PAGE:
Seasoned Dreams Founder Opens Pan-Caribbean Restaurant in Saint-Henri, Montreal

Chef Jae-Anthony Dougan, founder of the Caribbean restaurant Côte-Saint-Paul Seasoned Dreams and a hopeful of this year Best Chef in Canada cooking competition, opened the doors of a new restaurant – and one day a rum cocktail bar – over the weekend. The newcomer from Saint-Henri, called Tropikàl, highlights the variety, but also the many common points, through pan-Caribbean culinary traditions, with an extensive take-out menu from island to island.

“A lot of people don’t understand how big the Caribbean is, but we’re so divided because of slavery,” says Dougan. “If you go to a Haitian restaurant, you will see that it is very similar to Jamaican cuisine, but it can be cooked in a different way with a different technique. If you look at the curries from Trinidad and Guyana and Barbados, you will see that they are also very similar.

On the menu, typical Trinidadian street food doubles (two pieces of fried flat dough filled with curried chickpeas) appear alongside Dougan’s famous spicy smoked pepper and jerk chicken, served with Haitian rice, and the restaurant’s Tropikàl vegan bowl, containing callaloo (a Jamaican stew of leafy vegetables), chana of chickpeas, plantains and other vegetables. The dish “brings together different parts of the Caribbean in one bowl,” the menu says, and serves as a sort of metonym for Dougan’s overall approach, where flavors of everything from Afro-Latino Panamanian cuisine to those of the Guyanese cuisine with Indian accents, and the culinary imprints left during each of the island’s colonized pasts, are intertwined.

Tropikàl / Supplied

Perhaps even more than a message of culinary continuity, Dougan intends to recast the perception of Caribbean cuisine in Montreal as capable of occupying a place at tables other than those of the city’s beloved mom-and-pop boutiques. . He cites as an exception to this rule the Village restaurant, now closed, Agrikol, known for, among other things, its lively nightlife. Dougan says Tropikàl’s location, tucked away in the row of restaurants on Notre-Dame Street West, counting heavyweights like Foiegwa, Joe Beef, Arthurs and others as neighbors, was strategically chosen to overcome these preconceptions. .

“We wanted to show that we deserve to be in the number one restaurant street in Montreal, and I wanted to show my talent among them,” said Dougan, adding that he hopes the restaurant’s geographic placement next to some of the The city’s most sought-after restaurants -after the tables will help it earn a place among the Top 100 in Canada. “But as a black leader, it’s really difficult. I don’t think people realize how prevalent systemic racism is as a leader in this industry. I think being in Saint-Henri will help me prove myself.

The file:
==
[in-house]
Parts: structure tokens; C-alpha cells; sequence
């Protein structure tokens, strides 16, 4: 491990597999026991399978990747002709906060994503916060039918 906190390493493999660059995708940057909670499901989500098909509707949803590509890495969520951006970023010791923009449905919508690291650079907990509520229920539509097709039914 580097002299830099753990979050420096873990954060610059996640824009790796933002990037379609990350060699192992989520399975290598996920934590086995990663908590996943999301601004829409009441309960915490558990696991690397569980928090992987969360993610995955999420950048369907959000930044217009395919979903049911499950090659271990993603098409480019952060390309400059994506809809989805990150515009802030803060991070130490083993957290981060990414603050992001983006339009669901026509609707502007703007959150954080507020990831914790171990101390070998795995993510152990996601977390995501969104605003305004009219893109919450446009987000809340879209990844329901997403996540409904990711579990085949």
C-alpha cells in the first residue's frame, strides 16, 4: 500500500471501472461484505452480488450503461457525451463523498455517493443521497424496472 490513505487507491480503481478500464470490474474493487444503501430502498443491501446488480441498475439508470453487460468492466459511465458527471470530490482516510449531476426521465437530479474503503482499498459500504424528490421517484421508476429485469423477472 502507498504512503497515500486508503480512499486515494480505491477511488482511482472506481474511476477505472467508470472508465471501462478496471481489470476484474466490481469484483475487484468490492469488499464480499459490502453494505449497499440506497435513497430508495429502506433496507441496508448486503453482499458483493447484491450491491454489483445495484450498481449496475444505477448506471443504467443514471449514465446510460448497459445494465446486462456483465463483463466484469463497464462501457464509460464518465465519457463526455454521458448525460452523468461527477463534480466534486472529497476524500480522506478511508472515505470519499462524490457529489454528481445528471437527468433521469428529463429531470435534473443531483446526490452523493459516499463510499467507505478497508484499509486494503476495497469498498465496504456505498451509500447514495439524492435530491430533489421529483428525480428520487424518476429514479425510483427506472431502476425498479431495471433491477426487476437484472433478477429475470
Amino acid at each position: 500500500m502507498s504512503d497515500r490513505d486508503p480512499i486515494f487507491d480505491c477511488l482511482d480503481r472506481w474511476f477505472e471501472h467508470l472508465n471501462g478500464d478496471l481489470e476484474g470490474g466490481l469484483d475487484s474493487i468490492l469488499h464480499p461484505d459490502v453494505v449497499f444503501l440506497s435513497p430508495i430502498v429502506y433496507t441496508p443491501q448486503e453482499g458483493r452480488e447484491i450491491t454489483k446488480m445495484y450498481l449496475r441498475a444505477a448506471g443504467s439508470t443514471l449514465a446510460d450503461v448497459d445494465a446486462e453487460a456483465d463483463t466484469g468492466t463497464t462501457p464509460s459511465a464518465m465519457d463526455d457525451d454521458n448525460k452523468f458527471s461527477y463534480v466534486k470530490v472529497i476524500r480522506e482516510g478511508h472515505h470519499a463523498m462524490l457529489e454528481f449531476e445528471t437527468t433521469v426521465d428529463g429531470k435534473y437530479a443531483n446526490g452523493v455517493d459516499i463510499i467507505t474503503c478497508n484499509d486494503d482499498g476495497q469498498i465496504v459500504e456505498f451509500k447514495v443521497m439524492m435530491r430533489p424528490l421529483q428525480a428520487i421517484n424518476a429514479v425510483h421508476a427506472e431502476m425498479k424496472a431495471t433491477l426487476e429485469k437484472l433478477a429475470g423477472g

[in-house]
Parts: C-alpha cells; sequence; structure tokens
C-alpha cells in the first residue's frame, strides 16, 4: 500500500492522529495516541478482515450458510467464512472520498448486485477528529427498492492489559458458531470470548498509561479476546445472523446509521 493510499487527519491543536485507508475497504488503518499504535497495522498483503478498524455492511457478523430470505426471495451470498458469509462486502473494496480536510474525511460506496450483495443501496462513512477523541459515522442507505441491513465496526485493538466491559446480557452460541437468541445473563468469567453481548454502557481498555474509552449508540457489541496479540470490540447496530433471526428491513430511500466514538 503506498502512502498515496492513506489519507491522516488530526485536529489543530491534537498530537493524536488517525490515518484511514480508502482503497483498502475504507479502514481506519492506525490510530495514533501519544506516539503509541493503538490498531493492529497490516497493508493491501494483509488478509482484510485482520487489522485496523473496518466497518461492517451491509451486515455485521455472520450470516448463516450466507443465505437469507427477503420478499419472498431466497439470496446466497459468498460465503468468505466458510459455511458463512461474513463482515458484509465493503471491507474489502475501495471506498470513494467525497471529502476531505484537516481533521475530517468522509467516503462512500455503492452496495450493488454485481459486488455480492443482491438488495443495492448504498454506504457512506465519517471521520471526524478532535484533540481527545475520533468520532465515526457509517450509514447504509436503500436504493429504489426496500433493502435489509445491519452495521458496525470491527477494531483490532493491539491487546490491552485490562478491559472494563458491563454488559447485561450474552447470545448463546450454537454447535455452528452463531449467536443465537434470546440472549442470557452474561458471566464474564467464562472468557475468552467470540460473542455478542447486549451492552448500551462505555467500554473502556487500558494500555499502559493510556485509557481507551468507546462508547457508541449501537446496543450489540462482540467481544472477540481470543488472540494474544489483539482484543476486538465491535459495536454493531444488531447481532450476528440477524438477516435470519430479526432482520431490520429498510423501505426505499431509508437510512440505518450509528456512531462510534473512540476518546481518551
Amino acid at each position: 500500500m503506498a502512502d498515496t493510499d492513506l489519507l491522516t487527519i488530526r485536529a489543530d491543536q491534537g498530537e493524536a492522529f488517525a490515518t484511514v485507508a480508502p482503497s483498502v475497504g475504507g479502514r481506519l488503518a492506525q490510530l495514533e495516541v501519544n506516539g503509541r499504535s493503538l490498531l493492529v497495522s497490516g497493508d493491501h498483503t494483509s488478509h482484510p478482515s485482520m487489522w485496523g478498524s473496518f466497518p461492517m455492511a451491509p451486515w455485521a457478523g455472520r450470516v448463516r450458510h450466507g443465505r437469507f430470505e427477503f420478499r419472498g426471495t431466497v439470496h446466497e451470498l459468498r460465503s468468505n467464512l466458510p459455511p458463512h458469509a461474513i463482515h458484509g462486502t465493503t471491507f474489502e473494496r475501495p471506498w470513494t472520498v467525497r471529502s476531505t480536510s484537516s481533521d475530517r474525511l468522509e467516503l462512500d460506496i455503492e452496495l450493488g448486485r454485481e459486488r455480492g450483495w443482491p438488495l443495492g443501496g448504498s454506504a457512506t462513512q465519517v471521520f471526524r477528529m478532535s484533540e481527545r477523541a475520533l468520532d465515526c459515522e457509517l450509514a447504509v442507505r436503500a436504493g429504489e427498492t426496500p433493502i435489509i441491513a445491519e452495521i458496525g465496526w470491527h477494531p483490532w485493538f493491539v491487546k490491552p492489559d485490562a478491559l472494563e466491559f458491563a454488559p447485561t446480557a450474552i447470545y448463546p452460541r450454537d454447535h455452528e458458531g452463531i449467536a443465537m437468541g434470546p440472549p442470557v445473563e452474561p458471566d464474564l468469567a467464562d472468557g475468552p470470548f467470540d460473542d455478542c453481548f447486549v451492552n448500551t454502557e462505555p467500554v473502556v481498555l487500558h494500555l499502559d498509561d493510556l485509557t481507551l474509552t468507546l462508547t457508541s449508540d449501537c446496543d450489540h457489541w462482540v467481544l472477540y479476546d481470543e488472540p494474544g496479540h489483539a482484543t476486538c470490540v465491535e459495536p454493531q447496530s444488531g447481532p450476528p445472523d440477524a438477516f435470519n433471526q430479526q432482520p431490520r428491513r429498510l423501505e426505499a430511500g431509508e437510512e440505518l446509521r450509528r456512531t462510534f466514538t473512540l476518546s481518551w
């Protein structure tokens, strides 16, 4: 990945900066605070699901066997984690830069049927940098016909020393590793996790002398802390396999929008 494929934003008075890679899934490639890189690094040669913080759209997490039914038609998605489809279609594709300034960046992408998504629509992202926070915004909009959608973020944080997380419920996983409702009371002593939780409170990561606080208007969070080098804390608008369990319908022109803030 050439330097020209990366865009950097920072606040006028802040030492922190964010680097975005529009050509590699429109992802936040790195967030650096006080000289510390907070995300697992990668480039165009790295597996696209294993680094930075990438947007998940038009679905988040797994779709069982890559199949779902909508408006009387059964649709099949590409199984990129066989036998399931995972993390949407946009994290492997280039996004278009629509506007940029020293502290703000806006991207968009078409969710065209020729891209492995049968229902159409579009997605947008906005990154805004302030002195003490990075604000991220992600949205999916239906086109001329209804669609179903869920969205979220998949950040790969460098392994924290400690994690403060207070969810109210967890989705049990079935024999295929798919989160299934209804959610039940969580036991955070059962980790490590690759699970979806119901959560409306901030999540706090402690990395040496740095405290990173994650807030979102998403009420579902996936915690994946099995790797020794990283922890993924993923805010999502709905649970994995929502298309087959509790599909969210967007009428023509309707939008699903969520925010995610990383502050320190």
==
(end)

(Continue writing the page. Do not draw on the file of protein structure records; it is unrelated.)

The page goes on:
Before Tropikàl, the West Island native of Montreal ran the popular Tingz in Ottawa, where he says black chefs are more warmly received than in Montreal. He believes that Quebec’s charter of the French language, Bill 101, has played a role in stifling non-French Caribbean culture and cuisine in the city. “Apart from Paul Toussaint [formerly the chef of aforementioned Agrikol, now the chef-owner of Kamúy] it’s never a black face in Montreal. It’s time for a change, ”said Dougan, noting that with his partners in the business, Jamaal Gittens and Kevin Selman, Tropikàl’s ownership is completely black.

In Montreal, Dougan is perhaps best known as the creator (but no longer the owner) of the Côte-Saint-Paul star Seasoned Dreams, where he says he designed the jerk chicken poutine, now a staple at other restaurants. from the city. The business started in 2015 as a restoration project in his parents’ garage. Dougan then opened his first brick and mortar store on Anger Street, sleeping on a sofa in the basement, after managing to secure a loan of $ 98,000 to install good ventilation upstairs. “I started from scratch,” he says.

As for where are he and Tropikàl going? For now, the pandemic dictates that the restaurant remains a take-out and delivery operation, and the menu reflects those constraints, with a selection of traditional dishes that are easy to carry along with some of the creative take on North American favorites ( like mac and cheese and poutine) for which Dougan has become well known. In the coming months, Dougan says diners can expect a “very crazy” summer menu, the metamorphosis of Tropikàl into a lively rum cocktail bar on weekends and the arrival of an upcoming sister location in Ottawa as well.

Tropikàl is now open for take-out and delivery at 3426 Notre-Dame Ouest.

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Michael M. Tomlin

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